My recommendation of playing with movieclips stands... each frame can hold a different view of something and you can command where to go in that moiveclip's timeline.

              • 4. Re: Graphic `sets' inside symbols
                HarryPutnam Level 1

                Ned Murphy wrote:

                 

                . . .  .  .  .  .  .  .  .  .  .  .  .  .  .  .  .  .  .     You might try getting his attention to see if he can resolve your problem... if it isn't clear to you, he may appreciate that he might make it possibly clearer for all with your help. You should be able to find him listed on the right side here... http://forums.adobe.com/community/flash/flash_design

                 

                The chances of connecting on New years are probably a bit slim... but thanks .   I have sent him a private message.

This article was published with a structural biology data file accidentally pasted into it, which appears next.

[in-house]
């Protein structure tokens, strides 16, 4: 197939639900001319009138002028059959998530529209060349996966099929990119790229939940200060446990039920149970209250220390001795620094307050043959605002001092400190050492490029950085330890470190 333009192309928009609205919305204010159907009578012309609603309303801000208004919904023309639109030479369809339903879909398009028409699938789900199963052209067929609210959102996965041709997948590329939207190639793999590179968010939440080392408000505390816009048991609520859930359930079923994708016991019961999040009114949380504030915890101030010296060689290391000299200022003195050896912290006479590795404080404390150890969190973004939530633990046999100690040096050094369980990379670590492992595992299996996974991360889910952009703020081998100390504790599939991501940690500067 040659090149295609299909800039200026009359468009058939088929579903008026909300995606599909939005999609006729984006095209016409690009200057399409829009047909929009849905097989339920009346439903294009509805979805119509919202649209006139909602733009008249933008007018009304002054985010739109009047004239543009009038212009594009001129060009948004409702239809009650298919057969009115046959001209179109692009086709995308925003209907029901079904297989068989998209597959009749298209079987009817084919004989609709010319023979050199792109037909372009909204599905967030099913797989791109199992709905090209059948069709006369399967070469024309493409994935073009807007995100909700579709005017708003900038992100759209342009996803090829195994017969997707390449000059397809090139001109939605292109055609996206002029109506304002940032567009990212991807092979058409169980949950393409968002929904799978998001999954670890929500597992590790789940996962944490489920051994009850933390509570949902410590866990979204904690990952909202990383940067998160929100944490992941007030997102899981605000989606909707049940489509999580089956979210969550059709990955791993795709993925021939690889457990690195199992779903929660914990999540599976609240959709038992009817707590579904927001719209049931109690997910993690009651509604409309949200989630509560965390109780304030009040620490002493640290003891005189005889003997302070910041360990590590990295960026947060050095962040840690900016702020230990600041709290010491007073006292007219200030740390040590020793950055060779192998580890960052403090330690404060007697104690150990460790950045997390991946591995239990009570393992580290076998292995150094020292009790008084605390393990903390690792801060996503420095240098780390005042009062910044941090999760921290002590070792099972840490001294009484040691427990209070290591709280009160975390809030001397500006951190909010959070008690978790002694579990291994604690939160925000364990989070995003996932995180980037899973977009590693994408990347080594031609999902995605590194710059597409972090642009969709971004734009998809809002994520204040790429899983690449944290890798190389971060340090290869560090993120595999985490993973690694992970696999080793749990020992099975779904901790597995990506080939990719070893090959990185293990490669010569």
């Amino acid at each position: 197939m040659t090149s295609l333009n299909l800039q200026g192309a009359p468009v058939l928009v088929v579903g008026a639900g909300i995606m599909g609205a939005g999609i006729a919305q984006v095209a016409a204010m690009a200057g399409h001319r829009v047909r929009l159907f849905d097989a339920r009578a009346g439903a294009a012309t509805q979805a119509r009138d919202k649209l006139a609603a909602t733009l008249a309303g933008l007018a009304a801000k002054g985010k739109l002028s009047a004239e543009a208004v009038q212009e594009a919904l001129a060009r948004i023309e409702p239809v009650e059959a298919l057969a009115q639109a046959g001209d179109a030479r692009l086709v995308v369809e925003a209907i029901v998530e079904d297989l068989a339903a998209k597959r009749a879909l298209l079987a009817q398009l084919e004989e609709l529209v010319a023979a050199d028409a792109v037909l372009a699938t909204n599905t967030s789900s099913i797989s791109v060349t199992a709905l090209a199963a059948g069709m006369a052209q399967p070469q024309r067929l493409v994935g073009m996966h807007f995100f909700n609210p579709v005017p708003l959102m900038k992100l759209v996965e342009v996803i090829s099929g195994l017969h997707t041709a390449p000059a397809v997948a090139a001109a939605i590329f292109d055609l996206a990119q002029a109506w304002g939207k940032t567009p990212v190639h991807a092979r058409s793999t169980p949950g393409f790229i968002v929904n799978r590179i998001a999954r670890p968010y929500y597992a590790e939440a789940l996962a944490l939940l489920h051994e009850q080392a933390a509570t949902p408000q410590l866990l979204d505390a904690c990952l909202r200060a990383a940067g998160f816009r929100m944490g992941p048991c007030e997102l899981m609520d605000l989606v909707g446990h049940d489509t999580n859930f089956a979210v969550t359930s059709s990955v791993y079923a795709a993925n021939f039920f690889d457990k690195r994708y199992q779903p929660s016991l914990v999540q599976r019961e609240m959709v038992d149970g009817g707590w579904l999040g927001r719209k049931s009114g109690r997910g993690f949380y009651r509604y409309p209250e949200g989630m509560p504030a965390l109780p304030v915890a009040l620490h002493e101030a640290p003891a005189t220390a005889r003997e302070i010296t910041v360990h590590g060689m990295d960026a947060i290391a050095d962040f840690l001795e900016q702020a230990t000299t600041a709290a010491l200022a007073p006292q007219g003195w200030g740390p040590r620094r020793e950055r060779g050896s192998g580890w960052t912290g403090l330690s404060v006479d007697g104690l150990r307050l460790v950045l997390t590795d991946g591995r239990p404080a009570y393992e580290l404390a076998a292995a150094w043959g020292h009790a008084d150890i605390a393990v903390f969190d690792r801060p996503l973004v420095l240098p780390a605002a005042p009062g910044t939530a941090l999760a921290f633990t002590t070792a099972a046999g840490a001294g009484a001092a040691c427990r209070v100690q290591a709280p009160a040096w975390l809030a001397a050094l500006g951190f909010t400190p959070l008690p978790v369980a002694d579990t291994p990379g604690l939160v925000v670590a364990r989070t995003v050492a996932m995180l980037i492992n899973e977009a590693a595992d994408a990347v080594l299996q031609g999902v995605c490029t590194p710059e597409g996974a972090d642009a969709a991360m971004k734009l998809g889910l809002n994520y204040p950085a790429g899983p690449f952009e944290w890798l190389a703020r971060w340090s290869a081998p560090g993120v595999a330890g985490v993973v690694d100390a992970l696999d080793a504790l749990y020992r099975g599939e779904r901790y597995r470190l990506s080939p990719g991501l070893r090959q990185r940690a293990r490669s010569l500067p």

I've now found more videos where that technique is used but still no explanation of how one inserts multiple graphics into the symobl.

                Apparently Chris Georgenes is one developer who has used the technique and describes using it HERE

                 

                In the `lip synching' Tutorial.   It must be something the reader is expected to know how to do because George apparently doesn't think its necessary to describe how to get multiple versions of a graphic into one symbol either.

                 

                Thanks again for your time.

                • 5. Re: Graphic `sets' inside symbols
                  Rothrock Level 5

                  What do you mean how to create them? You just create them. You can make a new graphic, and then draw the artwork giving each version of the part its own keyframe.

                   

                  So where he shows the mouths around 4 minutes. You would create a new graphic symbol, cut one of the mouths and paste it on the timeline. You would then make a new blank keyframe, go copy the next mouth and paste it on that frame and so on. You would then have the nested graphic that he shows at about 5 minutes.